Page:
Rude Teens: Chase and Ronda

Rude and Disrespectful

"Chase can be extremely rude, and he can be extremely disrespectful. At times, it gets so frustrating that I feel like I just want to throw him through a wall," says Ronda, of her 19-year-old son. "When it comes to around the house, I hate asking Chase to do anything. Usually the answer is, 'No,' or the answer is, 'Yeah, when I'm done, three hours from now.'"

 

"I'm very straightforward. I have a sarcastic tone when I talk, just because I'm kind of fun-loving. I just like to mess around," says Chase. 

 

"I gave Chase the nickname Hollywood, because he loves to live the life of high expectations. He hasn't lived long enough to realize that you have to work for things in life," says Vern, Chase's stepfather.

 

Ronda currently pays Chase's phone bill, health insurance and $250 a month for his car insurance. "I actually enjoy doing for Chase, but what I don't enjoy is his disrespectfulness and his attitude back towards me. It makes me feel like he's completely unappreciative," she says.

 

"It becomes hard to appreciate it when you're throwing it in my face all the time, and it becomes annoying," Chase says.

 

"When I get to the point of frustration that I actually cry, Chase will laugh at me, or he'll get mad," Ronda says. "I want him to understand how bad he hurts me."

 

"After hearing her cry so often, I just started to become insensitive to the way she was crying. I just get frustrated and angry. It's what it does to me now," Chase says. "I definitely think she is a little too sensitive."

 

In the studio, Dr. Phil asks Chase, "Are you tuned out enough that you don't get that it hurts the other people around you?"

 

[AD]"I feel like she's mostly just a little too sensitive about it, and the reason I say that is because when I'm playing around or when I'm being sarcastic, it's just that. I'm playing around. I'm not trying to hurt her. I'm not trying to make her cry," he says.

 

"You are not playing all the time," Ronda interjects. "But you play so much, I don't know if you're serious or not ...You totally antagonize me to the point where I then completely get upset and all I really wanted to do was ask you to do the dishes."

 

"But all I feel like I'm doing is just making fun of a situation before I actually go do it. I might mess around, but then I'll go do it," Chase explains.

Ronda says she worries about the way Chase treats other women as well. She recalls a conversation she witnessed between Chase and his girlfriend. "It was verbally abusive. It was completely uncaring. I mean, he had no feeling at all," she says. "What I said was, 'If you can't talk to her without abusing her, verbally, then you shouldn't be with her.' That was my opinion, and he got very defensive and said that I was telling him that he was abusive, and he said, 'You know what? Just shut up! You know what? * you!' And then he told me to get out of his room."

 

"As soon as I hung up the phone, the way you brought it across was, 'Chase, I just have a bad feeling that you're going to be abusive when you grow up,'" Chase says to his mother.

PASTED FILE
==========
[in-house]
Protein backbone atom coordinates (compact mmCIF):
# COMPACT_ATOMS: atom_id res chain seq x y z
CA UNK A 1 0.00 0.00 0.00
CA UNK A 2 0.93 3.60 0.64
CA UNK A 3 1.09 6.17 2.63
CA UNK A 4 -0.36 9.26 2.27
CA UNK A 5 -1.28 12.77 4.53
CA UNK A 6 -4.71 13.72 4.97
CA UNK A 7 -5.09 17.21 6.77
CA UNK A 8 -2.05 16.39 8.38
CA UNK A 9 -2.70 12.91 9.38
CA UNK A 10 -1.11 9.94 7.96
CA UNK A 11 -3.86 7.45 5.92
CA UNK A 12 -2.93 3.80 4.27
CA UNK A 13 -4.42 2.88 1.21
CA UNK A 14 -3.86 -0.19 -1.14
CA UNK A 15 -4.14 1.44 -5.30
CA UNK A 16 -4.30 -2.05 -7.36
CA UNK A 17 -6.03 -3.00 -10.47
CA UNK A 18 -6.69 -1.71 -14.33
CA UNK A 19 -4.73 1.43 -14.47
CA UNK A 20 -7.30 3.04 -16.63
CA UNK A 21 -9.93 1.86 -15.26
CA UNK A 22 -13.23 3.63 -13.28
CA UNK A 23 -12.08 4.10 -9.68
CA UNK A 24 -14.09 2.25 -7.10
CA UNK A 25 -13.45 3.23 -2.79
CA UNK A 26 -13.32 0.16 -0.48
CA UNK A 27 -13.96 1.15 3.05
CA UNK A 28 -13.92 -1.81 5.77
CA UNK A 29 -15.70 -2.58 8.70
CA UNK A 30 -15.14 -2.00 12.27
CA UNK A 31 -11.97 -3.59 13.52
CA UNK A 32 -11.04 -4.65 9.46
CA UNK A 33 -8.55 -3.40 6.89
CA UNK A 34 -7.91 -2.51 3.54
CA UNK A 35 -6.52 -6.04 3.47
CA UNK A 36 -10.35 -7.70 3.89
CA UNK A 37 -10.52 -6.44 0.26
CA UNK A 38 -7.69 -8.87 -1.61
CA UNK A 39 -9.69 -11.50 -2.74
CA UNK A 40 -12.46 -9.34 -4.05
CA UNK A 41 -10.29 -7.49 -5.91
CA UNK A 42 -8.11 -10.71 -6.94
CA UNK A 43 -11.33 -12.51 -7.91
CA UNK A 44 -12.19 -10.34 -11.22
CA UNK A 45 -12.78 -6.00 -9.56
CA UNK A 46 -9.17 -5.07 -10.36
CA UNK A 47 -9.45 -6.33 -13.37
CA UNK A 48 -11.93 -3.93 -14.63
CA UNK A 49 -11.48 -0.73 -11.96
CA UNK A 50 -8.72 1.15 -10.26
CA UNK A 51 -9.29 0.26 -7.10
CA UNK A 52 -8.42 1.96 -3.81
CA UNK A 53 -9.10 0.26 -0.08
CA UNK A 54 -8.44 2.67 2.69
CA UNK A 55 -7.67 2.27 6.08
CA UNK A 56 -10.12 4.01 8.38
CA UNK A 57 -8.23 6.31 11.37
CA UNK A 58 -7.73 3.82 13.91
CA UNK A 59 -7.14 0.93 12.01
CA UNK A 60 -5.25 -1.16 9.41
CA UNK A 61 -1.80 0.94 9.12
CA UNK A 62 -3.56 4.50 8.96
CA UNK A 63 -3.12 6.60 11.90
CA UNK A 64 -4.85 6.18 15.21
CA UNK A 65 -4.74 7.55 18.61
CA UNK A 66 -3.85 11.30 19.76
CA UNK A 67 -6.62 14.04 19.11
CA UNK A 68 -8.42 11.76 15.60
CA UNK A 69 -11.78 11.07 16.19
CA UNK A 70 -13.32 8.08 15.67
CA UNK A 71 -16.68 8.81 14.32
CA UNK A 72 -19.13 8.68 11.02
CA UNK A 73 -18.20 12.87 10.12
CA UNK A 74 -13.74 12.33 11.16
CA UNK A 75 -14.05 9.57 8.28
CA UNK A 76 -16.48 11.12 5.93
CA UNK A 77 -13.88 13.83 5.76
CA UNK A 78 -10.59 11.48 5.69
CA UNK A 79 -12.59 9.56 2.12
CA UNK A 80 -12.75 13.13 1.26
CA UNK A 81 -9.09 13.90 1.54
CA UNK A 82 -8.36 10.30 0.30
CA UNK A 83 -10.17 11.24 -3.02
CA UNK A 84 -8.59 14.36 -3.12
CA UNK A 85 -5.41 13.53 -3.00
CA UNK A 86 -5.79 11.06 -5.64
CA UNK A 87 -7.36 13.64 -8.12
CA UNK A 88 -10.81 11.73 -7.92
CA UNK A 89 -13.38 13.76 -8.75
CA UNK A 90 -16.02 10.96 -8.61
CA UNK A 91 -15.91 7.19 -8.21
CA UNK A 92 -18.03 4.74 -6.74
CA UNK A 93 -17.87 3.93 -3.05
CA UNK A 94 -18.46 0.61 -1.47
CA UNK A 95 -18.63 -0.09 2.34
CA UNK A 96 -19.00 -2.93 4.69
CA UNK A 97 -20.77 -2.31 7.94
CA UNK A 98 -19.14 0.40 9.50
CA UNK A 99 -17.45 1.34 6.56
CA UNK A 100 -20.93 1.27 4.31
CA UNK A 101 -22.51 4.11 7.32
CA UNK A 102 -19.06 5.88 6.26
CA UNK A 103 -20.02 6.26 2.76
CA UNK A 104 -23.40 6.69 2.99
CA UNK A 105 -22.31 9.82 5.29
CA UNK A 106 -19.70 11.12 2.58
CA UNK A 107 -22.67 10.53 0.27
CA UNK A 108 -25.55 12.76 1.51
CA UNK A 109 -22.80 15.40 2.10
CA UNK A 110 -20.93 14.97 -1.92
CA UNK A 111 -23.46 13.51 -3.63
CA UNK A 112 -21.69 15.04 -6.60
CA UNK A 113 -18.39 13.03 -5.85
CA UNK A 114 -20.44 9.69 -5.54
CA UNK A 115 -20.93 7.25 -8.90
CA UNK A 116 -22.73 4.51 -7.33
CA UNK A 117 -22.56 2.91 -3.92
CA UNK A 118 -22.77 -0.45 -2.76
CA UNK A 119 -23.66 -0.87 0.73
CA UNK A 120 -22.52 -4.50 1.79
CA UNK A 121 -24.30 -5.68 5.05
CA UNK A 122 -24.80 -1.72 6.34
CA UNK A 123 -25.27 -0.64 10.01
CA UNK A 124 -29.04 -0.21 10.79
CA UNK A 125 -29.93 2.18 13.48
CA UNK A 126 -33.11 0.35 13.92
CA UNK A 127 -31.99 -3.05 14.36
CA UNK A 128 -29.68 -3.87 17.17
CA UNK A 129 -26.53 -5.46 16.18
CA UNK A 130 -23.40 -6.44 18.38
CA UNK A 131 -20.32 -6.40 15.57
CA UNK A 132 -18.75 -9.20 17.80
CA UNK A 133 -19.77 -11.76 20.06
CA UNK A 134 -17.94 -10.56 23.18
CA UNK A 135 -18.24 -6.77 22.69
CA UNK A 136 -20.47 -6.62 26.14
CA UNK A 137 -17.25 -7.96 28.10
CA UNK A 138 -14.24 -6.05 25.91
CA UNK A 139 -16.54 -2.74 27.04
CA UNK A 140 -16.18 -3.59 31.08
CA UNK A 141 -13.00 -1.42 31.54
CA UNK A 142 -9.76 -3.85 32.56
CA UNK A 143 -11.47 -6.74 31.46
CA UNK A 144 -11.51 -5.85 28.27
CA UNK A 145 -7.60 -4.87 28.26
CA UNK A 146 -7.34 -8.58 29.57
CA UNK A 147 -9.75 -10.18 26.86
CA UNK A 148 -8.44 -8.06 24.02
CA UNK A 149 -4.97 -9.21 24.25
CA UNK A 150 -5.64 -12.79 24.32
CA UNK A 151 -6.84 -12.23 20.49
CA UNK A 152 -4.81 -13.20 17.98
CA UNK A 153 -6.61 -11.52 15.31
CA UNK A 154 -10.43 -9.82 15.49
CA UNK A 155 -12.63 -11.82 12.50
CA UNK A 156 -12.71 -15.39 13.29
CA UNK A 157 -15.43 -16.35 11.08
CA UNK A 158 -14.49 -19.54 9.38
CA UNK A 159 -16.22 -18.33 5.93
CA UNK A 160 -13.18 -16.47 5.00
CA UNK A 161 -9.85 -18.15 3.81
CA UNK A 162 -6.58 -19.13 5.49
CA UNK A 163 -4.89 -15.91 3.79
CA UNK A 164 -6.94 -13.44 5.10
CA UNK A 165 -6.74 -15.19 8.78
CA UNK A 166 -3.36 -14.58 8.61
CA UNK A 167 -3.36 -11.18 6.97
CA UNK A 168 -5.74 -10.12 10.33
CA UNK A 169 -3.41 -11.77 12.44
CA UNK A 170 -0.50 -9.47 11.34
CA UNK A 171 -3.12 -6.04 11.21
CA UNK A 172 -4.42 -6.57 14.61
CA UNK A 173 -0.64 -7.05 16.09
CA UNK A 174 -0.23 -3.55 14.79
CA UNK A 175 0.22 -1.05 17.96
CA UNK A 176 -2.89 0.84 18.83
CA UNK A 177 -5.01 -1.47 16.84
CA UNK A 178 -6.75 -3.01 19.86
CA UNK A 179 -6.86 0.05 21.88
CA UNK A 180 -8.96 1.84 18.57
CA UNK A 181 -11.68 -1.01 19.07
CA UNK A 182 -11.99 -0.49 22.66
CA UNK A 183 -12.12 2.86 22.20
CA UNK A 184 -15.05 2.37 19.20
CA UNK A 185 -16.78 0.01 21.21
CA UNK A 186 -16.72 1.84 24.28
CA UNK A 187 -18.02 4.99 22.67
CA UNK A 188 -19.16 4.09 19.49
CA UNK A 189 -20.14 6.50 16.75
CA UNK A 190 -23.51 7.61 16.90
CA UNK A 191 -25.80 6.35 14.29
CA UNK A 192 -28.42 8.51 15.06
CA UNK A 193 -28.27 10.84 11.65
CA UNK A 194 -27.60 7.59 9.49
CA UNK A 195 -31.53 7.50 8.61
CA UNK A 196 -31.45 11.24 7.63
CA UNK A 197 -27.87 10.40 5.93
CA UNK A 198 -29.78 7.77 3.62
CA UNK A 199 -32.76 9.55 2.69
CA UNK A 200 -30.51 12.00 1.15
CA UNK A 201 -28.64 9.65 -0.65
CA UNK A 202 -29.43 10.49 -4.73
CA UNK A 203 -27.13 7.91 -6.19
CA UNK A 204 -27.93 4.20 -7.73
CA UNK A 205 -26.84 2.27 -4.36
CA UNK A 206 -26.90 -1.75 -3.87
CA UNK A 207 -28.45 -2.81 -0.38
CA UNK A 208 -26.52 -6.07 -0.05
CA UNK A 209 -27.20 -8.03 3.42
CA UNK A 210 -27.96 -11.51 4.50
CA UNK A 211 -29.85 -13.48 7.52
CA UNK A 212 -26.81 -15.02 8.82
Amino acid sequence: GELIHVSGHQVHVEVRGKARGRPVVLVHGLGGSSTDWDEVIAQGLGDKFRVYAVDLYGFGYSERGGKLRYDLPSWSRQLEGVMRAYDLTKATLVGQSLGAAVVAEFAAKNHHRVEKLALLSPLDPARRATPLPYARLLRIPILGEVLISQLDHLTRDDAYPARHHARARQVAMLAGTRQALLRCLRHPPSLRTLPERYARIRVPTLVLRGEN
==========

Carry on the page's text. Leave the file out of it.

"Screaming at your mother to shut up, giving her the *-bomb and telling her to get out of your room, I mean, come on, you're a bright guy. Under what theory is that something you're proud of?" Dr. Phil asks Chase.

 

"I was frustrated and I got out of control with my voice," he says.

 

"You started out saying, 'Hey, I'm just a big cut-up. I'm sarcastic. No, I'm not going to do it. No, I'll go do it in a minute. I'm just messing with her.' But the truth is that you're telling her to shut up, get out of your room, you're punching holes in the wall. I mean, you have to understand that's not OK," Dr. Phil tells the teen. He points out that Chase is educated, a good athlete, works while going to school and is a contributing member of society but sometimes acts in an unbecoming manner. "There's not anybody who will think that's justified, cool, OK, smart, anything in any way, and you can't change what you don't acknowledge, which is why I'm trying to get you to take a hard look and clean up your act on that."

 

[AD]"The way I deal with things sarcastically, some people just don't take as funny, because everybody has their own opinion about everything, but I don't feel that's the area I need to clean up," Chase says. "I understand punching holes in walls out of my frustration is not OK."

Dr. Phil lists complaints Ronda has about Chase. "She says he purposely antagonizes her, uses the house as a punching bag, swears at her, punches and kicks his kid brother, disrespects girlfriends, wrecks cars and expects money. That kind of falls under the entitled side," he says.

 

"Part of my biggest challenge is that I don't mind helping Chase. I don't mind that he needs money to get through school. I don't mind any of that, and I told him that the other day," Ronda explains. "I want him to be nice to me."

 

[AD]"He didn't come out of the womb this way, did he?" Dr. Phil asks.

 

"No, it's gotten worse and worse since our divorce," Ronda says. She and Chase's dad divorced when the boy was 10. 

 

Ronda describes an incident that occurred when Jake was 14 and why it affected him tremendously.